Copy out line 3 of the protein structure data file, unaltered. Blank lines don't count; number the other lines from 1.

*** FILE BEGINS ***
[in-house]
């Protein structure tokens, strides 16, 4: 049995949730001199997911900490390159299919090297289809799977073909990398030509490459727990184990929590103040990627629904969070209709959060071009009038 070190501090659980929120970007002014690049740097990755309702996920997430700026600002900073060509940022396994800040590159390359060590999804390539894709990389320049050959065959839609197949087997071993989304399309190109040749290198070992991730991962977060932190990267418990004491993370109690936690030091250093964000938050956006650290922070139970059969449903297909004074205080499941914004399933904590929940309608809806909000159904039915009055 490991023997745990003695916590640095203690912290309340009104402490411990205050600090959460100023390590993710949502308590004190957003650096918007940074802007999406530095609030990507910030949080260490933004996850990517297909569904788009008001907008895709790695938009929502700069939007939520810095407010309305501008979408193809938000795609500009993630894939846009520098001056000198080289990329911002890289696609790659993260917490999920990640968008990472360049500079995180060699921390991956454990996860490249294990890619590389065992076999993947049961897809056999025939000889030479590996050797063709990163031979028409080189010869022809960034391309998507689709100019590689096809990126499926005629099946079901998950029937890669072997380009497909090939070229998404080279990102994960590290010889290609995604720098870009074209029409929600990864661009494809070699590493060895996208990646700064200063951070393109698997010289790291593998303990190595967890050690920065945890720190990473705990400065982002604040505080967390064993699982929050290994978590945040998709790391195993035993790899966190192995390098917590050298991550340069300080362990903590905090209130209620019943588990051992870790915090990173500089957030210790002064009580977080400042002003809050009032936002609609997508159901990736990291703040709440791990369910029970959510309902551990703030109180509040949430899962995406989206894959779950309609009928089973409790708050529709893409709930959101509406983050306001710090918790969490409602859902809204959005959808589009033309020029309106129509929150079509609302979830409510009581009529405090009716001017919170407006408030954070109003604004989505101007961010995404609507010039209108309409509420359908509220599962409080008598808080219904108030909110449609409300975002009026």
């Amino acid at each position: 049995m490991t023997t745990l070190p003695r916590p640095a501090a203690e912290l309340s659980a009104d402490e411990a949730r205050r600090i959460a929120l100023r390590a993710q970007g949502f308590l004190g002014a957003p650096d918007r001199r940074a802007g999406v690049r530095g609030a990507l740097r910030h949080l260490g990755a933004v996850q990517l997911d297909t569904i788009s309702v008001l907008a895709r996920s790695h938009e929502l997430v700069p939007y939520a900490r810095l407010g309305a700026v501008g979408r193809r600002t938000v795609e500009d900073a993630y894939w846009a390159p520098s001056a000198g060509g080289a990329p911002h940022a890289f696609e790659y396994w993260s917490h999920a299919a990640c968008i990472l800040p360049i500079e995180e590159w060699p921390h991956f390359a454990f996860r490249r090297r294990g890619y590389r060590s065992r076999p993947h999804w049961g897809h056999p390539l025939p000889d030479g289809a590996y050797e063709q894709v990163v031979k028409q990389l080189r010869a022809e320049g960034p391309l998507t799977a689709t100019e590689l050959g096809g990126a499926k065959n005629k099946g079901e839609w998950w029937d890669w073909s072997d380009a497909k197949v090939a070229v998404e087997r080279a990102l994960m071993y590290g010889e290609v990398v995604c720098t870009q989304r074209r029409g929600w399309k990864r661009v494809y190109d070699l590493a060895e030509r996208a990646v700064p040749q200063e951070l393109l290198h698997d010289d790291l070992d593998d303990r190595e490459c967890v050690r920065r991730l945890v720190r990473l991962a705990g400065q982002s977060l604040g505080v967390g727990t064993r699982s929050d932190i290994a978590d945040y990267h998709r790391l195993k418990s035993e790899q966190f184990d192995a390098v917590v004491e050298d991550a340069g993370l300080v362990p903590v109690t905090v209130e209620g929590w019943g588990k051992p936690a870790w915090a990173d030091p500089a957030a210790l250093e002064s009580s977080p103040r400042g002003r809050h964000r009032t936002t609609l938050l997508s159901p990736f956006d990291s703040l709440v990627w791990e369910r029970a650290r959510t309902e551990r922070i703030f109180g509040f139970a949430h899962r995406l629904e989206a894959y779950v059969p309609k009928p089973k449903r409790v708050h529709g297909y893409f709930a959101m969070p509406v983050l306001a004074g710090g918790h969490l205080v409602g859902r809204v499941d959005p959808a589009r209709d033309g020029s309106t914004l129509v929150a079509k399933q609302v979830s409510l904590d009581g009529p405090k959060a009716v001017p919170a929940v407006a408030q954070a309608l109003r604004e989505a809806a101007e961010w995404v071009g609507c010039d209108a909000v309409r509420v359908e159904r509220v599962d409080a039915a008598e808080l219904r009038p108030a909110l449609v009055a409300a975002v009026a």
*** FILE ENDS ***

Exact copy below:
């Amino acid at each position: 049995m490991t023997t745990l070190p003695r916590p640095a501090a203690e912290l309340s659980a009104d402490e411990a949730r205050r600090i959460a929120l100023r390590a993710q970007g949502f308590l004190g002014a957003p650096d918007r001199r940074a802007g999406v690049r530095g609030a990507l740097r910030h949080l260490g990755a933004v996850q990517l997911d297909t569904i788009s309702v008001l907008a895709r996920s790695h938009e929502l997430v700069p939007y939520a900490r810095l407010g309305a700026v501008g979408r193809r600002t938000v795609e500009d900073a993630y894939w846009a390159p520098s001056a000198g060509g080289a990329p911002h940022a890289f696609e790659y396994w993260s917490h999920a299919a990640c968008i990472l800040p360049i500079e995180e590159w060699p921390h991956f390359a454990f996860r490249r090297r294990g890619y590389r060590s065992r076999p993947h999804w049961g897809h056999p390539l025939p000889d030479g289809a590996y050797e063709q894709v990163v031979k028409q990389l080189r010869a022809e320049g960034p391309l998507t799977a689709t100019e590689l050959g096809g990126a499926k065959n005629k099946g079901e839609w998950w029937d890669w073909s072997d380009a497909k197949v090939a070229v998404e087997r080279a990102l994960m071993y590290g010889e290609v990398v995604c720098t870009q989304r074209r029409g929600w399309k990864r661009v494809y190109d070699l590493a060895e030509r996208a990646v700064p040749q200063e951070l393109l290198h698997d010289d790291l070992d593998d303990r190595e490459c967890v050690r920065r991730l945890v720190r990473l991962a705990g400065q982002s977060l604040g505080v967390g727990t064993r699982s929050d932190i290994a978590d945040y990267h998709r790391l195993k418990s035993e790899q966190f184990d192995a390098v917590v004491e050298d991550a340069g993370l300080v362990p903590v109690t905090v209130e209620g929590w019943g588990k051992p936690a870790w915090a990173d030091p500089a957030a210790l250093e002064s009580s977080p103040r400042g002003r809050h964000r009032t936002t609609l938050l997508s159901p990736f956006d990291s703040l709440v990627w791990e369910r029970a650290r959510t309902e551990r922070i703030f109180g509040f139970a949430h899962r995406l629904e989206a894959y779950v059969p309609k009928p089973k449903r409790v708050h529709g297909y893409f709930a959101m969070p509406v983050l306001a004074g710090g918790h969490l205080v409602g859902r809204v499941d959005p959808a589009r209709d033309g020029s309106t914004l129509v929150a079509k399933q609302v979830s409510l904590d009581g009529p405090k959060a009716v001017p919170a929940v407006a408030q954070a309608l109003r604004e989505a809806a101007e961010w995404v071009g609507c010039d209108a909000v309409r509420v359908e159904r509220v599962d409080a039915a008598e808080l219904r009038p108030a909110l449609v009055a409300a975002v009026a």